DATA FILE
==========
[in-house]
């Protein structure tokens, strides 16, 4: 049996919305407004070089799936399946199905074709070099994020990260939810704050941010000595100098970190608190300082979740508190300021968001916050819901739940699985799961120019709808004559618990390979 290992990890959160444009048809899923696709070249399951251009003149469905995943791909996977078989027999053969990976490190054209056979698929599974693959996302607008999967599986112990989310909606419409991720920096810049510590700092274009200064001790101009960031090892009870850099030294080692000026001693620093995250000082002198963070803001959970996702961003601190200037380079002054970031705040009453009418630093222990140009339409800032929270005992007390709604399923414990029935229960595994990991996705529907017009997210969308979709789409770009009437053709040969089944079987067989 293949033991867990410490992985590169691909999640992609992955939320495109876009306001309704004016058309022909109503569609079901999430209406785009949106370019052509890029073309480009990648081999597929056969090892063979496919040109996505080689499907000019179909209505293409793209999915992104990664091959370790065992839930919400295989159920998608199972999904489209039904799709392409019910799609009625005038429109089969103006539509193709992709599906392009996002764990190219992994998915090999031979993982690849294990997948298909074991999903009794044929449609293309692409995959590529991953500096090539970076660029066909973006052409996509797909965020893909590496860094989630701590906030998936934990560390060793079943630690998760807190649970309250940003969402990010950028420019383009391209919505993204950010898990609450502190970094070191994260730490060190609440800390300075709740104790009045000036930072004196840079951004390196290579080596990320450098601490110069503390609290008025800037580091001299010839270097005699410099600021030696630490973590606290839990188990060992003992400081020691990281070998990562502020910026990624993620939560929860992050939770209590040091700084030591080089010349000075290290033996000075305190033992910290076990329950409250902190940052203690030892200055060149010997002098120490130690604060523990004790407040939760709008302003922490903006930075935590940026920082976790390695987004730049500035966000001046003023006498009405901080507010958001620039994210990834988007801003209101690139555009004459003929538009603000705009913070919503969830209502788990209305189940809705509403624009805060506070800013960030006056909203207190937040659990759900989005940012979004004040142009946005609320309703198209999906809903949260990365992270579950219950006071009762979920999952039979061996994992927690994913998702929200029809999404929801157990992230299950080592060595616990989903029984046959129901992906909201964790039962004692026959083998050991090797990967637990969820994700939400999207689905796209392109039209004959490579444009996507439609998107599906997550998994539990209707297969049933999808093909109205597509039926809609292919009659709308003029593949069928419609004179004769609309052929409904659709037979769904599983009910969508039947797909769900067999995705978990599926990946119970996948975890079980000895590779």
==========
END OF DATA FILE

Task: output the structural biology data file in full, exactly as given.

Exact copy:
[in-house]
């Protein structure tokens, strides 16, 4: 049996919305407004070089799936399946199905074709070099994020990260939810704050941010000595100098970190608190300082979740508190300021968001916050819901739940699985799961120019709808004559618990390979 290992990890959160444009048809899923696709070249399951251009003149469905995943791909996977078989027999053969990976490190054209056979698929599974693959996302607008999967599986112990989310909606419409991720920096810049510590700092274009200064001790101009960031090892009870850099030294080692000026001693620093995250000082002198963070803001959970996702961003601190200037380079002054970031705040009453009418630093222990140009339409800032929270005992007390709604399923414990029935229960595994990991996705529907017009997210969308979709789409770009009437053709040969089944079987067989 293949033991867990410490992985590169691909999640992609992955939320495109876009306001309704004016058309022909109503569609079901999430209406785009949106370019052509890029073309480009990648081999597929056969090892063979496919040109996505080689499907000019179909209505293409793209999915992104990664091959370790065992839930919400295989159920998608199972999904489209039904799709392409019910799609009625005038429109089969103006539509193709992709599906392009996002764990190219992994998915090999031979993982690849294990997948298909074991999903009794044929449609293309692409995959590529991953500096090539970076660029066909973006052409996509797909965020893909590496860094989630701590906030998936934990560390060793079943630690998760807190649970309250940003969402990010950028420019383009391209919505993204950010898990609450502190970094070191994260730490060190609440800390300075709740104790009045000036930072004196840079951004390196290579080596990320450098601490110069503390609290008025800037580091001299010839270097005699410099600021030696630490973590606290839990188990060992003992400081020691990281070998990562502020910026990624993620939560929860992050939770209590040091700084030591080089010349000075290290033996000075305190033992910290076990329950409250902190940052203690030892200055060149010997002098120490130690604060523990004790407040939760709008302003922490903006930075935590940026920082976790390695987004730049500035966000001046003023006498009405901080507010958001620039994210990834988007801003209101690139555009004459003929538009603000705009913070919503969830209502788990209305189940809705509403624009805060506070800013960030006056909203207190937040659990759900989005940012979004004040142009946005609320309703198209999906809903949260990365992270579950219950006071009762979920999952039979061996994992927690994913998702929200029809999404929801157990992230299950080592060595616990989903029984046959129901992906909201964790039962004692026959083998050991090797990967637990969820994700939400999207689905796209392109039209004959490579444009996507439609998107599906997550998994539990209707297969049933999808093909109205597509039926809609292919009659709308003029593949069928419609004179004769609309052929409904659709037979769904599983009910969508039947797909769900067999995705978990599926990946119970996948975890079980000895590779």